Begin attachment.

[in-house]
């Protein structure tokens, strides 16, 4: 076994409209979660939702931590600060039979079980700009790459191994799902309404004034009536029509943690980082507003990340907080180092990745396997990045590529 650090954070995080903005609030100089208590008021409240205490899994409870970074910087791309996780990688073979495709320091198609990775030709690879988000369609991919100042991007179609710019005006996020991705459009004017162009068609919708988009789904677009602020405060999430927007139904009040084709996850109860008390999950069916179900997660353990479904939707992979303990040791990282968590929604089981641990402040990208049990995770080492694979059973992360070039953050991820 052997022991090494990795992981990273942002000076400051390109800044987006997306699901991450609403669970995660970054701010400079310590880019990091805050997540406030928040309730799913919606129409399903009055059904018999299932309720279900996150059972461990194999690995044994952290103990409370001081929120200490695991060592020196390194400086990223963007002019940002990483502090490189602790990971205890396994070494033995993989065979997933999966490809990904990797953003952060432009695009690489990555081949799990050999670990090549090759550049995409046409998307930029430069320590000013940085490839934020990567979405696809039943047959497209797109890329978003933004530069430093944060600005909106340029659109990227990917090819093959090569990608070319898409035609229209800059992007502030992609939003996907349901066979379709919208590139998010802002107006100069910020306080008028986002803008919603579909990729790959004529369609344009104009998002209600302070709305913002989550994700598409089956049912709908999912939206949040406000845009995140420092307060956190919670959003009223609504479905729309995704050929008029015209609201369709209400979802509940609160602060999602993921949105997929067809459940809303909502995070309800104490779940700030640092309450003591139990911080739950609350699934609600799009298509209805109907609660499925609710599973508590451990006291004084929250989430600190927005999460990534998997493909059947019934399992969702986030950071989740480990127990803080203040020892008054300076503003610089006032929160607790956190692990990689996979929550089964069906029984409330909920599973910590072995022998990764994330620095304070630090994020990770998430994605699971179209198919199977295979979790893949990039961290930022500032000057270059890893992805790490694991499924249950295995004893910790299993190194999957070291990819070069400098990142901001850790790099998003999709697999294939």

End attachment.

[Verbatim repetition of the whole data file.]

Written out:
[in-house]
């Protein structure tokens, strides 16, 4: 076994409209979660939702931590600060039979079980700009790459191994799902309404004034009536029509943690980082507003990340907080180092990745396997990045590529 650090954070995080903005609030100089208590008021409240205490899994409870970074910087791309996780990688073979495709320091198609990775030709690879988000369609991919100042991007179609710019005006996020991705459009004017162009068609919708988009789904677009602020405060999430927007139904009040084709996850109860008390999950069916179900997660353990479904939707992979303990040791990282968590929604089981641990402040990208049990995770080492694979059973992360070039953050991820 052997022991090494990795992981990273942002000076400051390109800044987006997306699901991450609403669970995660970054701010400079310590880019990091805050997540406030928040309730799913919606129409399903009055059904018999299932309720279900996150059972461990194999690995044994952290103990409370001081929120200490695991060592020196390194400086990223963007002019940002990483502090490189602790990971205890396994070494033995993989065979997933999966490809990904990797953003952060432009695009690489990555081949799990050999670990090549090759550049995409046409998307930029430069320590000013940085490839934020990567979405696809039943047959497209797109890329978003933004530069430093944060600005909106340029659109990227990917090819093959090569990608070319898409035609229209800059992007502030992609939003996907349901066979379709919208590139998010802002107006100069910020306080008028986002803008919603579909990729790959004529369609344009104009998002209600302070709305913002989550994700598409089956049912709908999912939206949040406000845009995140420092307060956190919670959003009223609504479905729309995704050929008029015209609201369709209400979802509940609160602060999602993921949105997929067809459940809303909502995070309800104490779940700030640092309450003591139990911080739950609350699934609600799009298509209805109907609660499925609710599973508590451990006291004084929250989430600190927005999460990534998997493909059947019934399992969702986030950071989740480990127990803080203040020892008054300076503003610089006032929160607790956190692990990689996979929550089964069906029984409330909920599973910590072995022998990764994330620095304070630090994020990770998430994605699971179209198919199977295979979790893949990039961290930022500032000057270059890893992805790490694991499924249950295995004893910790299993190194999957070291990819070069400098990142901001850790790099998003999709697999294939």